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The Innovation of Dental Handpieces

The handpiece is an essential element in any dentist’s armamentarium. Dental handpiece can enhance the efficiency of everyday dental tasks. Through the years, handpieces have gradually been redesigned and upgraded to become the highly accurate and sophisticated tools they are today. Technological advances continue to improve these indispensable instruments.

Selecting the right handpiece is critical to helping ensure the smooth operation of everyday activities. The two primary types of handpieces—air-driven and electric—have unique characteristics with specific benefits and drawbacks. Both can achieve excellent results, therefore it is important to understand the differences and advantages of each.

The use of air-driven “high-speed” handpieces enabled clinicians to work more expeditiously with reduced trauma to the tooth and the patient. This development presented a major improvement from the “belt-driven” handpieces that preceded them and represents one of the most significant leaps forward in the era of modern dentistry. Low-speed handpieces are now reserved primarily for finishing and polishing procedures, prophylaxis, and laboratory applications. Most dental delivery units contain both a high- and low-speed handpiece to provide the dentist with an instrument whose speed is specific to the operation that is being performed.

Because an air-driven handpiece with automatic torque control can literally “sense” the degree of “resistance” when cutting through various materials, constant speed and torque are delivered to the cutting instrument, making it unique among traditional high-speed air-driven dental handpieces. In the author's experience, when cutting through enamel, the hardest substance in the body, this type of device gives the operator a fast, efficient cut that leaves the preparation margins ultra smooth.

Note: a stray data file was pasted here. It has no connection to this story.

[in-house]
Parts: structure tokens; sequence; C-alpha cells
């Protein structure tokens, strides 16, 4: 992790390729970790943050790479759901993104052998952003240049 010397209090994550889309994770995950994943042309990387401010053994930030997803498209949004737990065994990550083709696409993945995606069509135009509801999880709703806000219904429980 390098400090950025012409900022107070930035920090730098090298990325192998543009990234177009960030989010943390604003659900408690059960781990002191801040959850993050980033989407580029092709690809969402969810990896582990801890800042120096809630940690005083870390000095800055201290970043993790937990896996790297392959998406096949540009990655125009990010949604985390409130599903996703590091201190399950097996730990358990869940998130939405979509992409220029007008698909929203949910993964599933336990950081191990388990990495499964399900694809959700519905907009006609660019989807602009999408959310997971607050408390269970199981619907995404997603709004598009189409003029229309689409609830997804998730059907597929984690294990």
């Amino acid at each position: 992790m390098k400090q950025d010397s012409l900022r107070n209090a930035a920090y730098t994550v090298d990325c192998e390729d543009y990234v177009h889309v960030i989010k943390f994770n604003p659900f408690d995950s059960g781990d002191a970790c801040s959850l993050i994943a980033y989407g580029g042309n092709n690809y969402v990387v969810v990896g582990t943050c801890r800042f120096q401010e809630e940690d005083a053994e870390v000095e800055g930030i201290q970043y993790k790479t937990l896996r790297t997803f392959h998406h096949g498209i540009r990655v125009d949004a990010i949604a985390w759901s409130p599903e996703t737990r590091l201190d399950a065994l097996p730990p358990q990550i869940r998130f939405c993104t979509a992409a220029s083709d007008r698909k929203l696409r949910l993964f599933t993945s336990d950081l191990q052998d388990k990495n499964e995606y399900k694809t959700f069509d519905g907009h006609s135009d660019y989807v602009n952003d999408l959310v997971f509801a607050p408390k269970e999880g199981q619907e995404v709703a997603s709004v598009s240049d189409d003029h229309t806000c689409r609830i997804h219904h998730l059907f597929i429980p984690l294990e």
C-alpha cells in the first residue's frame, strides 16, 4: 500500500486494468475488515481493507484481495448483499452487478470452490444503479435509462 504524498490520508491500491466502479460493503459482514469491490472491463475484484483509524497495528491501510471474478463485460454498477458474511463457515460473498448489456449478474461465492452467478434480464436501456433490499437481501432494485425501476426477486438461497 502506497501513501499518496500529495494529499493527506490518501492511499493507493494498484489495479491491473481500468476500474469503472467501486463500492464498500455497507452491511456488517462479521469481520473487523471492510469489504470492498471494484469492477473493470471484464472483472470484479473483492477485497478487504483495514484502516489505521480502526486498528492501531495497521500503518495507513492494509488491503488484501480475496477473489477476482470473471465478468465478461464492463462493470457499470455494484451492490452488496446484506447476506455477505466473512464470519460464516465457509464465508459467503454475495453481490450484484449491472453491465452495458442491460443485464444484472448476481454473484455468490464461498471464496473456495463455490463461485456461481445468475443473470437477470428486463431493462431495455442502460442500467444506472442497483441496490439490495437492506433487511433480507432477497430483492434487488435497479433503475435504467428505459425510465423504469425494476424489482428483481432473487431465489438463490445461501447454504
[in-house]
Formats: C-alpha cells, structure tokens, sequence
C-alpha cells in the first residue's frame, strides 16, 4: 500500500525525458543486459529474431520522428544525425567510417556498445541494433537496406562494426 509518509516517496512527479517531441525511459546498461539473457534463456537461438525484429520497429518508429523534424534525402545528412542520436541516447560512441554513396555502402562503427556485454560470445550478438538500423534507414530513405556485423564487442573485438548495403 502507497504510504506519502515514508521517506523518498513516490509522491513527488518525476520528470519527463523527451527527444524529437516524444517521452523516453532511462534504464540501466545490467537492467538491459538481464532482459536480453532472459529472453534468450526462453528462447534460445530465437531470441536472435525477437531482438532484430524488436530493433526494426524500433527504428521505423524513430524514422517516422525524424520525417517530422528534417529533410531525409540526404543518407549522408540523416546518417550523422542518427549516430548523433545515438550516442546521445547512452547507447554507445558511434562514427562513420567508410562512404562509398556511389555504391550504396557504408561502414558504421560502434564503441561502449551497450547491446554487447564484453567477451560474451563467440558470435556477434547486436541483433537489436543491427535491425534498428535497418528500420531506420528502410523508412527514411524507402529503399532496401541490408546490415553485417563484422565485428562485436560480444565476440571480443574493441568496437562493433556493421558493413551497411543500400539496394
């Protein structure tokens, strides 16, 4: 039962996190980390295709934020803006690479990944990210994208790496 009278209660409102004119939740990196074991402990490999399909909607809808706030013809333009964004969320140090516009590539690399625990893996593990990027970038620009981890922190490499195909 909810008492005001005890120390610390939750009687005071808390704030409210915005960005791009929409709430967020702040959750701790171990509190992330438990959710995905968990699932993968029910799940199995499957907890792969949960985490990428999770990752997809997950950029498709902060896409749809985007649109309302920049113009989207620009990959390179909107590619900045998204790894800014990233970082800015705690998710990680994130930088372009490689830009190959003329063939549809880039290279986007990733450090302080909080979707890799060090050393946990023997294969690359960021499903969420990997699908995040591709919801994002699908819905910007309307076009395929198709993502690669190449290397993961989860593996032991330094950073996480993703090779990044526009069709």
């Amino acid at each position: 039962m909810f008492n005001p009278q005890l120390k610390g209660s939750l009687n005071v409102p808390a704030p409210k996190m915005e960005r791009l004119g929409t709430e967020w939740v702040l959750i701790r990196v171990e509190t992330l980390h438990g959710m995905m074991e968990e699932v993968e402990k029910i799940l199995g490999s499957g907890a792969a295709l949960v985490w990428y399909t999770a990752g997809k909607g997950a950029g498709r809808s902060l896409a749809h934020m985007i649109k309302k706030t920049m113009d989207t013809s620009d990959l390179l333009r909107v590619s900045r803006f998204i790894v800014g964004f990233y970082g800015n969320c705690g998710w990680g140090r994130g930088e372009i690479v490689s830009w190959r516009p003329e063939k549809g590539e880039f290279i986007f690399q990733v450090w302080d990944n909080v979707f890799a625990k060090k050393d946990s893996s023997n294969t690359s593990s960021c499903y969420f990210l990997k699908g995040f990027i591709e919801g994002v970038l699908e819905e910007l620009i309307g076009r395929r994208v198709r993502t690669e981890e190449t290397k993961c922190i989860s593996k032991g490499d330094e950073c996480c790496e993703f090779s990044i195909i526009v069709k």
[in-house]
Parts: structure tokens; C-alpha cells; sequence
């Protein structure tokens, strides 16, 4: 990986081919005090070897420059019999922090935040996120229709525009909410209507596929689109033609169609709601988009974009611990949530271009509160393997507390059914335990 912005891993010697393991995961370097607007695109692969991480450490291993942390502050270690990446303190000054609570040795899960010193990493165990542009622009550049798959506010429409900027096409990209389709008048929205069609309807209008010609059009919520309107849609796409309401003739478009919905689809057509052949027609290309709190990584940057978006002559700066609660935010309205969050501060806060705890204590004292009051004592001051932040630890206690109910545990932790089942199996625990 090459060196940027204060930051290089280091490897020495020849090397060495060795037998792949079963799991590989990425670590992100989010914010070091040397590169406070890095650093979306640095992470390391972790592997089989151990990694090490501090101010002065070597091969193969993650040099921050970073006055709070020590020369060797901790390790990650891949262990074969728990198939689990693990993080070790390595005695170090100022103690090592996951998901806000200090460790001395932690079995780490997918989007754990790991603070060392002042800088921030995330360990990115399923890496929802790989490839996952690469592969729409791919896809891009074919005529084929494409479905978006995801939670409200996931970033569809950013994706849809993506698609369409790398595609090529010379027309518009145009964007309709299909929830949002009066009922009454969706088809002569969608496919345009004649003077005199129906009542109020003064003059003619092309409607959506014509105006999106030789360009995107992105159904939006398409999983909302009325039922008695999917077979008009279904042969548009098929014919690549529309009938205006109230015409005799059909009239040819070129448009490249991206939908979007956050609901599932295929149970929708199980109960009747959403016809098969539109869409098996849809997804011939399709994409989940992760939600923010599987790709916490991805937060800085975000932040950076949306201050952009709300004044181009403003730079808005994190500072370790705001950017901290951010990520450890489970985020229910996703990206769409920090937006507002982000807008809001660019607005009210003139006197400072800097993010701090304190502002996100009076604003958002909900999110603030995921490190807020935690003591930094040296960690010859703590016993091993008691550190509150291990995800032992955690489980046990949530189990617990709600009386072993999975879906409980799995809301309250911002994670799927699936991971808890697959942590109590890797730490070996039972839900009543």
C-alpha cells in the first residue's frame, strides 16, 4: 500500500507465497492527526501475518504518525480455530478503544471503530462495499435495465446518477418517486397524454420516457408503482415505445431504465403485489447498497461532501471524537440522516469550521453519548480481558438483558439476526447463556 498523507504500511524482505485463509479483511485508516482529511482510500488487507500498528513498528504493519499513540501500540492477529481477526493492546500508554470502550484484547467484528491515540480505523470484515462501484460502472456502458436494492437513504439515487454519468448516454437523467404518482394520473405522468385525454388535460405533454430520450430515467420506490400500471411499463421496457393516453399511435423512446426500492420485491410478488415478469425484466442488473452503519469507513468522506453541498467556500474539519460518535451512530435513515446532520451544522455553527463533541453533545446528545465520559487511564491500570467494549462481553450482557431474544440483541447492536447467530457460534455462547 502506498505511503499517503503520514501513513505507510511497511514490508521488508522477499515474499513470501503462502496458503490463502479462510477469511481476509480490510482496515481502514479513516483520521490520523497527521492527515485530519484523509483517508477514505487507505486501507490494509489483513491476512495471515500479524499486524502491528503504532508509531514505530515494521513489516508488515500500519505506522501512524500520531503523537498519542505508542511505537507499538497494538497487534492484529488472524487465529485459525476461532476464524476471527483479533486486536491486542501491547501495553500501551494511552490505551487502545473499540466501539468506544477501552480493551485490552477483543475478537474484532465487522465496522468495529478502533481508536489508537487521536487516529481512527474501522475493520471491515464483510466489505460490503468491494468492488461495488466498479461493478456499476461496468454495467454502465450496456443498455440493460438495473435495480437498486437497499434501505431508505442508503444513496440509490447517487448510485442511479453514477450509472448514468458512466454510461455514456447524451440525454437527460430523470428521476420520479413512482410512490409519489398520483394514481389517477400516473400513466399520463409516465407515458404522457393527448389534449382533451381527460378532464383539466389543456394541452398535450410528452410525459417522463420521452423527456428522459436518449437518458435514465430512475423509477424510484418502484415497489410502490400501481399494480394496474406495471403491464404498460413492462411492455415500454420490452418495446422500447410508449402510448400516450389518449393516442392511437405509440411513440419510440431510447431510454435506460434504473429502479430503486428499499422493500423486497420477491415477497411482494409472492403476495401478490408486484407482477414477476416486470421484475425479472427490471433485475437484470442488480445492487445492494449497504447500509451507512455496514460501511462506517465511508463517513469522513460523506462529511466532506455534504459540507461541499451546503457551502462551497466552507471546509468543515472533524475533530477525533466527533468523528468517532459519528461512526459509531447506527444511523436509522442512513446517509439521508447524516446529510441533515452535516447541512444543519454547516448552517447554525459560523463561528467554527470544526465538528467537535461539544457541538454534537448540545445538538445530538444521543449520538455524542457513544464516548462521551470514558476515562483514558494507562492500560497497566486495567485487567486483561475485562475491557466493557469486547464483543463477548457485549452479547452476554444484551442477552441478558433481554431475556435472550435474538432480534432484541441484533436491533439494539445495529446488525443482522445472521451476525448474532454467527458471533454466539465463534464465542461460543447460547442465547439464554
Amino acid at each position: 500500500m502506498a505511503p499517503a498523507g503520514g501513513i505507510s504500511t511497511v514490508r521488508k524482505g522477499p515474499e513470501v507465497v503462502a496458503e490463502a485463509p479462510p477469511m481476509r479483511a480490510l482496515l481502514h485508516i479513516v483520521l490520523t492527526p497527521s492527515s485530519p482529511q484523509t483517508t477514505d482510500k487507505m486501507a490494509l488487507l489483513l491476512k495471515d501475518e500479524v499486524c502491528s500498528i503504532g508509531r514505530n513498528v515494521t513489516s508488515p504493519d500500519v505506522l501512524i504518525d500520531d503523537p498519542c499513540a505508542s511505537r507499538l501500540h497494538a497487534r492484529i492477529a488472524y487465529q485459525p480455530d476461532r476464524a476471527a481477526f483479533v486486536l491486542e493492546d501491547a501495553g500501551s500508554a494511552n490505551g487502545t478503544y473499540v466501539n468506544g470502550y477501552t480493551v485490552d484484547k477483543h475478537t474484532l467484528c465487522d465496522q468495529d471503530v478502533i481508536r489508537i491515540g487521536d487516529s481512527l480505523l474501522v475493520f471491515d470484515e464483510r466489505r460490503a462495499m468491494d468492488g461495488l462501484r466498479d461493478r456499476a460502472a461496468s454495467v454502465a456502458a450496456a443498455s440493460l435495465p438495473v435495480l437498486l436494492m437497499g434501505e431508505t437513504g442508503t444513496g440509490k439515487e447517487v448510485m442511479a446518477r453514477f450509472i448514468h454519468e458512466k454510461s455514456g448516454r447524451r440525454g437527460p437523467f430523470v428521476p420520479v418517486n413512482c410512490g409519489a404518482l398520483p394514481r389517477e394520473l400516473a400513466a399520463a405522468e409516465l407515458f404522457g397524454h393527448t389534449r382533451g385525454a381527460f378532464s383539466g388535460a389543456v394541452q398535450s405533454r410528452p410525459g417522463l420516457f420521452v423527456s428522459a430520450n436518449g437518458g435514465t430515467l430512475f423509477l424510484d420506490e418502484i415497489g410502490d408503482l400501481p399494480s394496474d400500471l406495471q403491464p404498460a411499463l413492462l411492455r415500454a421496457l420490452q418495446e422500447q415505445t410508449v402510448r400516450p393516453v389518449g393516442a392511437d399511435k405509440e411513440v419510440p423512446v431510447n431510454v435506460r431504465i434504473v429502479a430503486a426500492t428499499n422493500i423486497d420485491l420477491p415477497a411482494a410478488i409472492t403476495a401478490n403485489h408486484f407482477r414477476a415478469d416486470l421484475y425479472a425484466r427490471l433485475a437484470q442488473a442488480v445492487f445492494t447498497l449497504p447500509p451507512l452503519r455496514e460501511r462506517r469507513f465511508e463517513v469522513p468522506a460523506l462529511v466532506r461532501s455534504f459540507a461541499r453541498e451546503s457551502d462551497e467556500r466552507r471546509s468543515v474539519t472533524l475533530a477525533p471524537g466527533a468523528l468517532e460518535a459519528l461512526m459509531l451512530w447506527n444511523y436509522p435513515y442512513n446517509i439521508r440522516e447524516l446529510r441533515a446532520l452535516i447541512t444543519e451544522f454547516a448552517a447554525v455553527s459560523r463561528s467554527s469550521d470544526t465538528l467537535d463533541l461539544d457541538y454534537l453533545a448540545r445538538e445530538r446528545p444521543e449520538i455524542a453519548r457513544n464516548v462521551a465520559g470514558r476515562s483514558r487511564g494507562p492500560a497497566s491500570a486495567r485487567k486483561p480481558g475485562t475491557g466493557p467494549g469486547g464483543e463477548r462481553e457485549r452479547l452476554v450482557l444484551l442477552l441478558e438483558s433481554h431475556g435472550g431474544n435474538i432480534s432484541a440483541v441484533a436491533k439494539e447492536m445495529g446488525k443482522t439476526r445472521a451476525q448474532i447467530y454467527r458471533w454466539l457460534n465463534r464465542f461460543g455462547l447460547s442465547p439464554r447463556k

Electric handpieces (with variable revolutions per minute ) are available that give dentists added benefits when compared to their traditional air-driven counterparts.  In many clinical situations, an electric handpiece can perform the same functions that both an air-driven high-speed and separate low-speed unit can. Since most clinicians still prefer individual handpieces for high and low speeds so they can be more efficient chairside, this may not make a difference when choosing between the two systems; however, the higher initial investment for electric handpieces may be a consideration for some clinicians.

Innovations come and go in dentistry, with some being more impactful than others. The introduction of the air-driven handpiece nearly 60 years ago has proven to be a revolutionary advancement that genuinely changed the way dentists prepare teeth to receive dental restorative materials.  Technological advances continue to improve these indispensable instruments.


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